The Commission filed a Petition for Writ of Certiorari with the Colorado Supreme Court on May 18, 2017, seeking review of the Court of Appeal’s decision. On January 29, 2018, the Colorado Supreme Court agreed to consider whether the Commission properly interpreted the Act language as a ground for denying petitioners’ proposed rulemaking.

On January 14, 2019, the Colorado Supreme Court granted the Commission’s Petition for Writ of Certiorari and quashed the decision of the Colorado Court of Appeals agreeing that the Commission properly refused to initiate petitioners’ proposed rulemaking. In its opinion, the Supreme Court emphasized that the rulemaking authority of the Commission did not encompass a right to condition all new oil and gas development on a finding of no cumulative adverse impacts to public health and the environment. The court explained that “[r]ather, the [Act’s] provisions make clear that the Commission is required (1) to foster the development of oil and gas resources, protecting and enforcing the rights of owners and producers, and (2) in doing so, to prevent and mitigate significant adverse environmental impacts to the extent necessary to protect public health, safety, and welfare, but only after taking into consideration cost-effectiveness and technical feasibility.”

Quickly thereafter, the youth activists filed a motion on January 24, 2019, to vacate the Supreme Court’s order. On January 28, 2019, however, the Colorado Supreme Court denied their motion.

The town of Superior, Colorado, approves ordinance prohibiting any future oil and gas development project for a period of 6 months

On January 14, 2019, the town of Superior, Colorado, passed an ordinance placing a 6-month moratorium on future oil and gas exploration and production projects in the vicinity of the town. This ordinance followed after Highlands Natural Resources Plc – made a decision in November 2018 to withdraw all of its recent spacing and permit applications in relation to the company’s West Denver project for the drilling of wells under the Rocky Flats and Standley Lake.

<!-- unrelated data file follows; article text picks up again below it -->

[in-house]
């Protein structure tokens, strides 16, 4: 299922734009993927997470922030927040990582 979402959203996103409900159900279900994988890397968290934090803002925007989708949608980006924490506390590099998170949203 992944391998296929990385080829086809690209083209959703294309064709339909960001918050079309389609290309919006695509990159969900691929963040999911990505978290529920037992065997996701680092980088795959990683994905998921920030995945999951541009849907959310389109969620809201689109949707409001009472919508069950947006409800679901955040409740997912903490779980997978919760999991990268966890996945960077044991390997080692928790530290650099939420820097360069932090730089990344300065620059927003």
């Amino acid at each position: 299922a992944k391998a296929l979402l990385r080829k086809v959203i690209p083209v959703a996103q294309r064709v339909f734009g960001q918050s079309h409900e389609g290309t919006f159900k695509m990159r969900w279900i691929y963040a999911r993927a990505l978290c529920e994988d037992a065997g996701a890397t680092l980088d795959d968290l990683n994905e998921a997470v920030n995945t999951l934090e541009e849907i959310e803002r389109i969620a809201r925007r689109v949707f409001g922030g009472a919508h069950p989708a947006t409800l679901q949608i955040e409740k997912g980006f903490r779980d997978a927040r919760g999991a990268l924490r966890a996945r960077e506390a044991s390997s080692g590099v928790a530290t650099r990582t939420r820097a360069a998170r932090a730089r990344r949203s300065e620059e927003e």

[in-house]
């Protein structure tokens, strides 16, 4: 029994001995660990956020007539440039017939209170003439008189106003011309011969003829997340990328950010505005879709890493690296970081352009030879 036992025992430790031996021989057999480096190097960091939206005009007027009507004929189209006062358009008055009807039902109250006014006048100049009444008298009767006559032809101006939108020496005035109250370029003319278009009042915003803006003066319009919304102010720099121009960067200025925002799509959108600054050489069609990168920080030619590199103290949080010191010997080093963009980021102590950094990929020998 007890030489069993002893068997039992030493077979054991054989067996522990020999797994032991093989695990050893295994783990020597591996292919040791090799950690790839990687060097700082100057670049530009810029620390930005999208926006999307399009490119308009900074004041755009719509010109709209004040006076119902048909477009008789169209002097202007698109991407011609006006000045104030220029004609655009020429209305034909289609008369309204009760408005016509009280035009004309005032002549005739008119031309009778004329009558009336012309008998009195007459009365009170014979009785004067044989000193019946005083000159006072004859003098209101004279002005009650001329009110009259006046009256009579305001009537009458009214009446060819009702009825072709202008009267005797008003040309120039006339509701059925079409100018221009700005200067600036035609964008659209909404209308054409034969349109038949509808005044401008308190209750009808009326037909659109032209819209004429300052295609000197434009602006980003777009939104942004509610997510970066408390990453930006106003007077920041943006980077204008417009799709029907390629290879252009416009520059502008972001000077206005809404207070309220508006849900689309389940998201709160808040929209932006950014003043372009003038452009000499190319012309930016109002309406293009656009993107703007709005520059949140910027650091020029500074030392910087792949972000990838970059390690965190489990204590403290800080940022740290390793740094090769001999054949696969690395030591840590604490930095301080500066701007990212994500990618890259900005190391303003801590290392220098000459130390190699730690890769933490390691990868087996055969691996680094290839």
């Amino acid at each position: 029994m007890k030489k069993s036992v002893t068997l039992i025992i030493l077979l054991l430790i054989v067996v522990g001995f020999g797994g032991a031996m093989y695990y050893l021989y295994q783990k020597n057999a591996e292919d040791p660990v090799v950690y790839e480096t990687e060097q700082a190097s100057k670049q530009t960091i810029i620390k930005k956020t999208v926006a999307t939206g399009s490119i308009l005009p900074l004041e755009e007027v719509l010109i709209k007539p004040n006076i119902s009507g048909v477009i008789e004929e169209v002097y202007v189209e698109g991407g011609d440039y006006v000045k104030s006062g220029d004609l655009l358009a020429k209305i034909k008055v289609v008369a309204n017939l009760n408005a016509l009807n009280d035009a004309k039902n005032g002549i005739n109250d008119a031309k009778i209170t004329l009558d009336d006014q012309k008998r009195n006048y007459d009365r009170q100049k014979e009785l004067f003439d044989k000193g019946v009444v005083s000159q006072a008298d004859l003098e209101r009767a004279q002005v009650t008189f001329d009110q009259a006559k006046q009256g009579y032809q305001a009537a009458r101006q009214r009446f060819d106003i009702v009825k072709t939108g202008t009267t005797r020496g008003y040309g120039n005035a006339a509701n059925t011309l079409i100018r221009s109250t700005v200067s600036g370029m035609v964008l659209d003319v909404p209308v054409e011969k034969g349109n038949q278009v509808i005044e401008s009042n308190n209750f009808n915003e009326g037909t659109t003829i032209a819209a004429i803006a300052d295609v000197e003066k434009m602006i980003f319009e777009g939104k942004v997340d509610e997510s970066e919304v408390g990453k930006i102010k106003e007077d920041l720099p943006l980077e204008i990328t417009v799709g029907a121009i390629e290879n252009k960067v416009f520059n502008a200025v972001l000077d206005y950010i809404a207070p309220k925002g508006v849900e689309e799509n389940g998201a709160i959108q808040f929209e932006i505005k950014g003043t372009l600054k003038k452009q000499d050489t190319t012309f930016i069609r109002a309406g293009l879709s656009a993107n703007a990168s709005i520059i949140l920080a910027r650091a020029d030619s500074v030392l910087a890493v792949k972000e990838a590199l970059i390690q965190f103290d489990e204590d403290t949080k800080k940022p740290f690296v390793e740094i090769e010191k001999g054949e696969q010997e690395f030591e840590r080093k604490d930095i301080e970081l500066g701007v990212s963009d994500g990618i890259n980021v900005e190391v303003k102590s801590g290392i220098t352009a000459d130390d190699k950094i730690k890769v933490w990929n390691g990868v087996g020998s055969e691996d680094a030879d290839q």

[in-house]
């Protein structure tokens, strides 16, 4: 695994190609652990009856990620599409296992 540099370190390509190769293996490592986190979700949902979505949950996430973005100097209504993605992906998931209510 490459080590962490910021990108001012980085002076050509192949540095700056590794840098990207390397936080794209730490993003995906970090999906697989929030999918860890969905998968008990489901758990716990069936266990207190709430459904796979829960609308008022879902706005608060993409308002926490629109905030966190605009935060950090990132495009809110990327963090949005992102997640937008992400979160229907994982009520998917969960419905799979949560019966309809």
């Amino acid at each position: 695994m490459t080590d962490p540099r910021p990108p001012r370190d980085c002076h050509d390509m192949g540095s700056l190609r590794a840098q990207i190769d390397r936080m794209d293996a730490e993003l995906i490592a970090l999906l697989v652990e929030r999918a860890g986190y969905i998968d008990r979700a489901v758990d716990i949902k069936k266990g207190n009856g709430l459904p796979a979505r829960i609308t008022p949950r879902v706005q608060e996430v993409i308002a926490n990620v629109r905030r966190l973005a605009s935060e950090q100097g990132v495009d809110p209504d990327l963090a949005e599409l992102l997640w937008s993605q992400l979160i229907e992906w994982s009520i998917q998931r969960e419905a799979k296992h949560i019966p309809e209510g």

The Rocky Flats is a former nuclear weapons production facility shut down in the 1980s due to concerns over radioactive contamination. The authorities declared the Rocky Flats to be a Superfund Cleanup Site in 1989 and proceeded to convert portions of the site into a National Wildlife Refuge.

In light of this proposal to drill under the Rocky Flats, residents of Superior expressed concerns over the potential for contamination of surrounding areas via plutonium, which has been previously buried within the former plant site. In addition, residents worried that such development would negatively impact nearby residential districts and impair the water quality of the Standley Lake, which represents a significant drinking water supply for Superior and surrounding towns.

As a result of these concerns, the Superior Board of Trustees considered whether local land use regulations relating to oil and gas activities were sufficient to protect the public health, safety and welfare of the town’s residents. In this regard, the Board of Trustees enacted an ordinance, the purpose of which was impose a moratorium to “maintain the status quo and to provide time for the Town Manager, Town Attorney and staff to study applicable law and regulations, a permitting procedure, the appropriate zoning and land use regulation for such uses, and to recommend adoption of regulatory standards and conditions to be imposed on such operations.”

The town of Erie, Colorado, extends existing moratorium on oil and gas development projects for a 6-month period, waiting for potential new oil and gas legislation

On January 22, 2019, the town of Erie, Colorado, approved an emergency ordinance that extended an existing moratorium on oil and gas development projects that was set to expire on February 20, 2019. This new moratorium will be in effect until August 13, 2019. The Erie Board of Trustees initially established the moratorium in July 2018 pending an investigation of regulatory practices associated with oil and gas developments used in other cities and towns across the state. The Board of Trustees has explained that the extension of the moratorium will be beneficial as the 2019 session of the Colorado General Assembly is expected to consider new oil and gas legislation “and that legislation may broaden municipal authority over oil and gas development.”

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This material is based upon work supported by the National Agricultural Library, Agricultural Research Service, U.S. Department of Agriculture.